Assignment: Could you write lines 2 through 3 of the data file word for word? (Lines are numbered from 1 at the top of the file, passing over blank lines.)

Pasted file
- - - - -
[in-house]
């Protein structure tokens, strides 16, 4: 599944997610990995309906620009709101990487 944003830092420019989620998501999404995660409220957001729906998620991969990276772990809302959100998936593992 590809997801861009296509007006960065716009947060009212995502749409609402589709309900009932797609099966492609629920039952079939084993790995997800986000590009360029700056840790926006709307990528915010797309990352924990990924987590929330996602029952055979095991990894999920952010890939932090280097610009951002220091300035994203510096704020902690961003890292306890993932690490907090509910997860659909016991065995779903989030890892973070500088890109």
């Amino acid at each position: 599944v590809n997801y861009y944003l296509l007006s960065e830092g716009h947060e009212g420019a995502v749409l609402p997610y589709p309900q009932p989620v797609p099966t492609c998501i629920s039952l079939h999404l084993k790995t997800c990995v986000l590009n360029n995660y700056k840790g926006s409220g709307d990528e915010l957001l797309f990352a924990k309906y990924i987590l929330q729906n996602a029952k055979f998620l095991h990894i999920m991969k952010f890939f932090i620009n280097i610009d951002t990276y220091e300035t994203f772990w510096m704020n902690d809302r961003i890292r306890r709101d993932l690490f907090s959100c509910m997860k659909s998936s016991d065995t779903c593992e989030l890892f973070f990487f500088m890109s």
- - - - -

């Protein structure tokens, strides 16, 4: 599944997610990995309906620009709101990487 944003830092420019989620998501999404995660409220957001729906998620991969990276772990809302959100998936593992 590809997801861009296509007006960065716009947060009212995502749409609402589709309900009932797609099966492609629920039952079939084993790995997800986000590009360029700056840790926006709307990528915010797309990352924990990924987590929330996602029952055979095991990894999920952010890939932090280097610009951002220091300035994203510096704020902690961003890292306890993932690490907090509910997860659909016991065995779903989030890892973070500088890109």
């Amino acid at each position: 599944v590809n997801y861009y944003l296509l007006s960065e830092g716009h947060e009212g420019a995502v749409l609402p997610y589709p309900q009932p989620v797609p099966t492609c998501i629920s039952l079939h999404l084993k790995t997800c990995v986000l590009n360029n995660y700056k840790g926006s409220g709307d990528e915010l957001l797309f990352a924990k309906y990924i987590l929330q729906n996602a029952k055979f998620l095991h990894i999920m991969k952010f890939f932090i620009n280097i610009d951002t990276y220091e300035t994203f772990w510096m704020n902690d809302r961003i890292r306890r709101d993932l690490f907090s959100c509910m997860k659909s998936s016991d065995t779903c593992e989030l890892f973070f990487f500088m890109s």